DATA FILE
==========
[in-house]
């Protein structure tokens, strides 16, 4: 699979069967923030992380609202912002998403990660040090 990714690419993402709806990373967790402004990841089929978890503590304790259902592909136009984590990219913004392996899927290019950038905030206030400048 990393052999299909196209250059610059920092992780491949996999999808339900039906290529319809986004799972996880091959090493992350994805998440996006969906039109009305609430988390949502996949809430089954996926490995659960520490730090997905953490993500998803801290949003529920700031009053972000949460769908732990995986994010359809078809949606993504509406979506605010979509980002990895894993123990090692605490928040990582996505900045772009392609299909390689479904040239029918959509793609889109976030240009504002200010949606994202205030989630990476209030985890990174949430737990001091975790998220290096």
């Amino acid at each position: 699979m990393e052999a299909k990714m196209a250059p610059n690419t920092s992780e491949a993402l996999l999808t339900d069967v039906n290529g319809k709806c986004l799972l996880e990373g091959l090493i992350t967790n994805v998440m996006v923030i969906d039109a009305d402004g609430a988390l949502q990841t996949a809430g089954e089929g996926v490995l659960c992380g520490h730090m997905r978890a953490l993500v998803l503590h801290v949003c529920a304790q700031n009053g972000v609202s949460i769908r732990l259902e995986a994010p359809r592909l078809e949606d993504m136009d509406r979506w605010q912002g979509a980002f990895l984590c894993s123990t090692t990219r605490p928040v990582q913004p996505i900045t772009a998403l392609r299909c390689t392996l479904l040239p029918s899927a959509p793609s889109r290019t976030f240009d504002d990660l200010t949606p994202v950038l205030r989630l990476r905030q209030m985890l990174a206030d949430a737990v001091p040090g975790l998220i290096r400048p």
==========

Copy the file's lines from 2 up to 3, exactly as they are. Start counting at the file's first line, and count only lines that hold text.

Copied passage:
């Protein structure tokens, strides 16, 4: 699979069967923030992380609202912002998403990660040090 990714690419993402709806990373967790402004990841089929978890503590304790259902592909136009984590990219913004392996899927290019950038905030206030400048 990393052999299909196209250059610059920092992780491949996999999808339900039906290529319809986004799972996880091959090493992350994805998440996006969906039109009305609430988390949502996949809430089954996926490995659960520490730090997905953490993500998803801290949003529920700031009053972000949460769908732990995986994010359809078809949606993504509406979506605010979509980002990895894993123990090692605490928040990582996505900045772009392609299909390689479904040239029918959509793609889109976030240009504002200010949606994202205030989630990476209030985890990174949430737990001091975790998220290096």
């Amino acid at each position: 699979m990393e052999a299909k990714m196209a250059p610059n690419t920092s992780e491949a993402l996999l999808t339900d069967v039906n290529g319809k709806c986004l799972l996880e990373g091959l090493i992350t967790n994805v998440m996006v923030i969906d039109a009305d402004g609430a988390l949502q990841t996949a809430g089954e089929g996926v490995l659960c992380g520490h730090m997905r978890a953490l993500v998803l503590h801290v949003c529920a304790q700031n009053g972000v609202s949460i769908r732990l259902e995986a994010p359809r592909l078809e949606d993504m136009d509406r979506w605010q912002g979509a980002f990895l984590c894993s123990t090692t990219r605490p928040v990582q913004p996505i900045t772009a998403l392609r299909c390689t392996l479904l040239p029918s899927a959509p793609s889109r290019t976030f240009d504002d990660l200010t949606p994202v950038l205030r989630l990476r905030q209030m985890l990174a206030d949430a737990v001091p040090g975790l998220i290096r400048p």